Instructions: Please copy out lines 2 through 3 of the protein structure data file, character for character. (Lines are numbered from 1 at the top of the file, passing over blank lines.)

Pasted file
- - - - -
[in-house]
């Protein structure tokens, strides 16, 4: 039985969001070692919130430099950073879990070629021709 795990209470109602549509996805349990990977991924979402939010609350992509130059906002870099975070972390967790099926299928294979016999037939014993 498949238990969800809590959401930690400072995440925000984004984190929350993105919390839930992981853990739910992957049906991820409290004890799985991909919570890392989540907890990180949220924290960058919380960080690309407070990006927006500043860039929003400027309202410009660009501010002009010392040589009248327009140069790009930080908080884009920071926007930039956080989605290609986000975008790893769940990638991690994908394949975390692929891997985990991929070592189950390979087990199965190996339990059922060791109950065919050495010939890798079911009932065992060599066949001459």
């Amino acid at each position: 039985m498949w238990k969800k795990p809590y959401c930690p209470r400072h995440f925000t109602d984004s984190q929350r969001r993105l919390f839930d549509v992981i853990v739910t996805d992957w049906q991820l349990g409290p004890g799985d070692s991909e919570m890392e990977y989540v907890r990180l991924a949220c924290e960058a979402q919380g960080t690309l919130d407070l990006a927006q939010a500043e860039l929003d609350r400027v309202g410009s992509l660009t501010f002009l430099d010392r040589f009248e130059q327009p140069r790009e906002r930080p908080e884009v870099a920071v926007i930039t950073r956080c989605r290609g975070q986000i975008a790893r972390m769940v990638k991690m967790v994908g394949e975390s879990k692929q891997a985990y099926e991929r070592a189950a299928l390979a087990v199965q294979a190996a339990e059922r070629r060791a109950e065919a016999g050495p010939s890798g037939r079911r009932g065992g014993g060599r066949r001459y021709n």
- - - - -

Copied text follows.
């Protein structure tokens, strides 16, 4: 039985969001070692919130430099950073879990070629021709 795990209470109602549509996805349990990977991924979402939010609350992509130059906002870099975070972390967790099926299928294979016999037939014993 498949238990969800809590959401930690400072995440925000984004984190929350993105919390839930992981853990739910992957049906991820409290004890799985991909919570890392989540907890990180949220924290960058919380960080690309407070990006927006500043860039929003400027309202410009660009501010002009010392040589009248327009140069790009930080908080884009920071926007930039956080989605290609986000975008790893769940990638991690994908394949975390692929891997985990991929070592189950390979087990199965190996339990059922060791109950065919050495010939890798079911009932065992060599066949001459």
């Amino acid at each position: 039985m498949w238990k969800k795990p809590y959401c930690p209470r400072h995440f925000t109602d984004s984190q929350r969001r993105l919390f839930d549509v992981i853990v739910t996805d992957w049906q991820l349990g409290p004890g799985d070692s991909e919570m890392e990977y989540v907890r990180l991924a949220c924290e960058a979402q919380g960080t690309l919130d407070l990006a927006q939010a500043e860039l929003d609350r400027v309202g410009s992509l660009t501010f002009l430099d010392r040589f009248e130059q327009p140069r790009e906002r930080p908080e884009v870099a920071v926007i930039t950073r956080c989605r290609g975070q986000i975008a790893r972390m769940v990638k991690m967790v994908g394949e975390s879990k692929q891997a985990y099926e991929r070592a189950a299928l390979a087990v199965q294979a190996a339990e059922r070629r060791a109950e065919a016999g050495p010939s890798g037939r079911r009932g065992g014993g060599r066949r001459y021709n």